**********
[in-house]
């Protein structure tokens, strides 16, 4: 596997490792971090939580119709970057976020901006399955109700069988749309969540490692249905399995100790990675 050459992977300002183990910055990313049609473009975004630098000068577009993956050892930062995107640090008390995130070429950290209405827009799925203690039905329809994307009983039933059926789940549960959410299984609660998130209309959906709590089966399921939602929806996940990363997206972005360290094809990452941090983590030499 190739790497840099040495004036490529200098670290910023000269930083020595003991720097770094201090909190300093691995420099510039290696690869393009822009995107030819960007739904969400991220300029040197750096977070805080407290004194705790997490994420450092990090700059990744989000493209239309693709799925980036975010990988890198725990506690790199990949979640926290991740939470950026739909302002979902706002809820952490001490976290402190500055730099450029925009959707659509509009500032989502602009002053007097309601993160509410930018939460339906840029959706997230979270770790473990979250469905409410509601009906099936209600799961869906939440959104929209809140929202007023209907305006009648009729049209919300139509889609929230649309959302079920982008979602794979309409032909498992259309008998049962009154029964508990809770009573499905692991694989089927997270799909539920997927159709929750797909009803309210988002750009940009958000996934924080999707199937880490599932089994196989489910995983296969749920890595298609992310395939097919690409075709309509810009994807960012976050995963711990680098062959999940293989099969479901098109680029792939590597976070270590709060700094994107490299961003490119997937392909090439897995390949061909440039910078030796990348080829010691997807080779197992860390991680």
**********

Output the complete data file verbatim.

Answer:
[in-house]
């Protein structure tokens, strides 16, 4: 596997490792971090939580119709970057976020901006399955109700069988749309969540490692249905399995100790990675 050459992977300002183990910055990313049609473009975004630098000068577009993956050892930062995107640090008390995130070429950290209405827009799925203690039905329809994307009983039933059926789940549960959410299984609660998130209309959906709590089966399921939602929806996940990363997206972005360290094809990452941090983590030499 190739790497840099040495004036490529200098670290910023000269930083020595003991720097770094201090909190300093691995420099510039290696690869393009822009995107030819960007739904969400991220300029040197750096977070805080407290004194705790997490994420450092990090700059990744989000493209239309693709799925980036975010990988890198725990506690790199990949979640926290991740939470950026739909302002979902706002809820952490001490976290402190500055730099450029925009959707659509509009500032989502602009002053007097309601993160509410930018939460339906840029959706997230979270770790473990979250469905409410509601009906099936209600799961869906939440959104929209809140929202007023209907305006009648009729049209919300139509889609929230649309959302079920982008979602794979309409032909498992259309008998049962009154029964508990809770009573499905692991694989089927997270799909539920997927159709929750797909009803309210988002750009940009958000996934924080999707199937880490599932089994196989489910995983296969749920890595298609992310395939097919690409075709309509810009994807960012976050995963711990680098062959999940293989099969479901098109680029792939590597976070270590709060700094994107490299961003490119997937392909090439897995390949061909440039910078030796990348080829010691997807080779197992860390991680």